Aline FOCKEN (GER) has been on the top of the podium on numerous occasions in her career. Few of those stood out like the gold at the ’14 World Championships and top finish in various European Championships. But nothing fulfills a sportsperson’s career like an Olympic medal. So when Focken won the gold at the Tokyo Games earlier this year, she knew it was the highest point of her career.
“I knew that I will retire after the Tokyo Olympics,” Focken said. “Not because I don’t like wrestling, I still love it, just because I wanted to enjoy other things in life and that my body is healthy enough to live a great life after.
“And secretly I’ve always dreamt of retiring as an Olympic champion,” she said.
The 30-year-old did exactly that when she defeated Adeline GRAY (USA) in the 76kg final in Tokyo and claimed Germany’s first-ever medal at the Games in women’s wrestling.
She is not the only Olympic champion to retire this year as 77kg Greco-Roman champ Tamas LORINCZ (HUN) also decided to draw the curtains on his long and illustrious career in which he won two Olympic medals.
Apart from the two, Tokyo Olympics bronze medalist Frank STAEBLER (GER) and Olympians Cenk ILDEM (TUR), Daulet NIYAZBEKOV (KAZ) and Elmurat TUSMADAROV (UZB) have announced their retirement from the sport.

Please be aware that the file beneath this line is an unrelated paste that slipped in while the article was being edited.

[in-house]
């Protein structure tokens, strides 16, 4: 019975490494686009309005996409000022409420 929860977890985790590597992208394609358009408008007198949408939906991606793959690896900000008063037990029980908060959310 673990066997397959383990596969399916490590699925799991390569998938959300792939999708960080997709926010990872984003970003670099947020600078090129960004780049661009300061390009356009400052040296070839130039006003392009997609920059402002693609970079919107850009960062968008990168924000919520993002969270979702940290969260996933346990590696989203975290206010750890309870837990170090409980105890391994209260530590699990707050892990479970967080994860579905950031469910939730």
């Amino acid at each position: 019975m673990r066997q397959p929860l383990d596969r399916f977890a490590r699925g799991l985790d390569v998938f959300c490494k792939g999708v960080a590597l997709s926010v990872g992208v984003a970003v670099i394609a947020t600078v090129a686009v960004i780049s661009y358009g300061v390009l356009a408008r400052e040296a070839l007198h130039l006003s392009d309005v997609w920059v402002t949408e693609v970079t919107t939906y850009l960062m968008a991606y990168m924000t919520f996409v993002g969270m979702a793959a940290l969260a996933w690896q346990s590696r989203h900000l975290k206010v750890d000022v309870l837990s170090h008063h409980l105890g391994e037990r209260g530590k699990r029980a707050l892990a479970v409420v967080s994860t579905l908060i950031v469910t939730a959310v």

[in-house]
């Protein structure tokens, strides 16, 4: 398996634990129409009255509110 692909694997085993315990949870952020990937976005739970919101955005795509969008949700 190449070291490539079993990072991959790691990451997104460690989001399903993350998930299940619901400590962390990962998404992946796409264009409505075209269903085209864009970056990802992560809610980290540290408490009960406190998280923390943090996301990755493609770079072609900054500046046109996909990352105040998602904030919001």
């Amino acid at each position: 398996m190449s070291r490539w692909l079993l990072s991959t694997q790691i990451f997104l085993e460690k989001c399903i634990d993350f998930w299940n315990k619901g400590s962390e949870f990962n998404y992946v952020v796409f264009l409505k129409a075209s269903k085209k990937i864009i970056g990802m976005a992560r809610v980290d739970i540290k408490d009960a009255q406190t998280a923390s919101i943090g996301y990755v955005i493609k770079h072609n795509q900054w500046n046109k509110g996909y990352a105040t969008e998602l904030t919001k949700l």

The 35-year-old Lorincz, who also won a silver medal at the 2012 London Olympics, defeated young star Anzol MAKHMUDOV (KGZ) in the 77kg final to claim his gold and later made it clear that he will not like to wrestle again after his fourth Olympics.
Lorincz’s career followed a steady path after his 16th-place finish in Rio. Previously, he only had one world medal — a bronze in ’14 — but since ’16, he won two silvers and a gold at the ’19 World Championships to qualify for the Tokyo Olympics.
Three-time world champion Staebler ended his long wait for an Olympic medal by winning the bronze in Tokyo at 67kg and then left his wrestling shoes on the mat, marking an end to a glorious career.
Staebler, making his third Olympic appearance, lost to eventual champion Mohammadreza GERAEI (IRI) in Tokyo but came back to defeat Ramaz ZOIDZE (GEO) 5-4 to win the medal.
In the previous two appearances, he had come agonizingly close to winning a medal, finishing fifth and seventh in ’12 and ’16, respectively.
Source and image: www.uww.org